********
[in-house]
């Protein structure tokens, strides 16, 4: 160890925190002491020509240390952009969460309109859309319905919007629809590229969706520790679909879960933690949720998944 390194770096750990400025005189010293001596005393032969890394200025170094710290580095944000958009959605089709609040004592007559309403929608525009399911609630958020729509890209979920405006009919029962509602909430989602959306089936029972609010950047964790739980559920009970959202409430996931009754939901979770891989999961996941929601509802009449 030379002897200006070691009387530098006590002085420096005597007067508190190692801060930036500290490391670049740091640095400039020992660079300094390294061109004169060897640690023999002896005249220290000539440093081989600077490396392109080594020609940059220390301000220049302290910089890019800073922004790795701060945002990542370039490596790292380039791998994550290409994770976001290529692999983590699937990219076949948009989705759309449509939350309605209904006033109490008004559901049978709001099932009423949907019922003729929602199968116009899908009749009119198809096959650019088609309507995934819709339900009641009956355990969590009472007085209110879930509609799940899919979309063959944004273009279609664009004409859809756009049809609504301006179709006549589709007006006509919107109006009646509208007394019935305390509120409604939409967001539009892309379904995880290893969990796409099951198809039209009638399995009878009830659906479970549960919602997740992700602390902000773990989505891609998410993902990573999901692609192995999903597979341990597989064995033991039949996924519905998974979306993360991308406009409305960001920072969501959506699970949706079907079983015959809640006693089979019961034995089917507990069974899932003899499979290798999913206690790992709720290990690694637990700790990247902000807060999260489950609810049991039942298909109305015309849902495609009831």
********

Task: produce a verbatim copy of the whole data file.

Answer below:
[in-house]
């Protein structure tokens, strides 16, 4: 160890925190002491020509240390952009969460309109859309319905919007629809590229969706520790679909879960933690949720998944 390194770096750990400025005189010293001596005393032969890394200025170094710290580095944000958009959605089709609040004592007559309403929608525009399911609630958020729509890209979920405006009919029962509602909430989602959306089936029972609010950047964790739980559920009970959202409430996931009754939901979770891989999961996941929601509802009449 030379002897200006070691009387530098006590002085420096005597007067508190190692801060930036500290490391670049740091640095400039020992660079300094390294061109004169060897640690023999002896005249220290000539440093081989600077490396392109080594020609940059220390301000220049302290910089890019800073922004790795701060945002990542370039490596790292380039791998994550290409994770976001290529692999983590699937990219076949948009989705759309449509939350309605209904006033109490008004559901049978709001099932009423949907019922003729929602199968116009899908009749009119198809096959650019088609309507995934819709339900009641009956355990969590009472007085209110879930509609799940899919979309063959944004273009279609664009004409859809756009049809609504301006179709006549589709007006006509919107109006009646509208007394019935305390509120409604939409967001539009892309379904995880290893969990796409099951198809039209009638399995009878009830659906479970549960919602997740992700602390902000773990989505891609998410993902990573999901692609192995999903597979341990597989064995033991039949996924519905998974979306993360991308406009409305960001920072969501959506699970949706079907079983015959809640006693089979019961034995089917507990069974899932003899499979290798999913206690790992709720290990690694637990700790990247902000807060999260489950609810049991039942298909109305015309849902495609009831």